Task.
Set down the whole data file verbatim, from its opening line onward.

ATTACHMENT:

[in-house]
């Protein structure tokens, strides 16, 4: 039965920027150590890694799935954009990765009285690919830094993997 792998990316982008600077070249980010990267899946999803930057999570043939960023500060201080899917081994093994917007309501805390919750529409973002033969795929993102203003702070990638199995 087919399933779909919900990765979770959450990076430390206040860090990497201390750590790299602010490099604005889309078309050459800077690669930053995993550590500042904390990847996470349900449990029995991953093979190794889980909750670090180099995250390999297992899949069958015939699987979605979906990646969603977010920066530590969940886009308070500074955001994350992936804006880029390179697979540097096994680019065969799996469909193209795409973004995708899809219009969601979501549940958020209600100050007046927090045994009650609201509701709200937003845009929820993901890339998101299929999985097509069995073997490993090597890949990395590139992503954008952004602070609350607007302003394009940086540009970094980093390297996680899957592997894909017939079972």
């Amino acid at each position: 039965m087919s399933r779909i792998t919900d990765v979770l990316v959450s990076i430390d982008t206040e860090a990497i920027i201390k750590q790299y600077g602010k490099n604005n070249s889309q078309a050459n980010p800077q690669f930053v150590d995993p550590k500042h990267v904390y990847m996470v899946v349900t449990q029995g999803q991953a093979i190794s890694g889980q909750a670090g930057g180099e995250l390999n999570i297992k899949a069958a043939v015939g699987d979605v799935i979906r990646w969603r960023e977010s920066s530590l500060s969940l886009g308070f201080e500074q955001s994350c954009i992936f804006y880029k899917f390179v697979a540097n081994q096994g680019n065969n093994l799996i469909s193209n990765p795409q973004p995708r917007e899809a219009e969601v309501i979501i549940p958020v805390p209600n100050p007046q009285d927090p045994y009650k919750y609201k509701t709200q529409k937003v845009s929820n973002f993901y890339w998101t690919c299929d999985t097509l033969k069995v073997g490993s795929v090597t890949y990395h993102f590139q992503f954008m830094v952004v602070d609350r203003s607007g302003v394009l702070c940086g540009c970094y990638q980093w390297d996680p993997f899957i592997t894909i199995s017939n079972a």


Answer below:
[in-house]
């Protein structure tokens, strides 16, 4: 039965920027150590890694799935954009990765009285690919830094993997 792998990316982008600077070249980010990267899946999803930057999570043939960023500060201080899917081994093994917007309501805390919750529409973002033969795929993102203003702070990638199995 087919399933779909919900990765979770959450990076430390206040860090990497201390750590790299602010490099604005889309078309050459800077690669930053995993550590500042904390990847996470349900449990029995991953093979190794889980909750670090180099995250390999297992899949069958015939699987979605979906990646969603977010920066530590969940886009308070500074955001994350992936804006880029390179697979540097096994680019065969799996469909193209795409973004995708899809219009969601979501549940958020209600100050007046927090045994009650609201509701709200937003845009929820993901890339998101299929999985097509069995073997490993090597890949990395590139992503954008952004602070609350607007302003394009940086540009970094980093390297996680899957592997894909017939079972």
């Amino acid at each position: 039965m087919s399933r779909i792998t919900d990765v979770l990316v959450s990076i430390d982008t206040e860090a990497i920027i201390k750590q790299y600077g602010k490099n604005n070249s889309q078309a050459n980010p800077q690669f930053v150590d995993p550590k500042h990267v904390y990847m996470v899946v349900t449990q029995g999803q991953a093979i190794s890694g889980q909750a670090g930057g180099e995250l390999n999570i297992k899949a069958a043939v015939g699987d979605v799935i979906r990646w969603r960023e977010s920066s530590l500060s969940l886009g308070f201080e500074q955001s994350c954009i992936f804006y880029k899917f390179v697979a540097n081994q096994g680019n065969n093994l799996i469909s193209n990765p795409q973004p995708r917007e899809a219009e969601v309501i979501i549940p958020v805390p209600n100050p007046q009285d927090p045994y009650k919750y609201k509701t709200q529409k937003v845009s929820n973002f993901y890339w998101t690919c299929d999985t097509l033969k069995v073997g490993s795929v090597t890949y990395h993102f590139q992503f954008m830094v952004v602070d609350r203003s607007g302003v394009l702070c940086g540009c970094y990638q980093w390297d996680p993997f899957i592997t894909i199995s017939n079972a």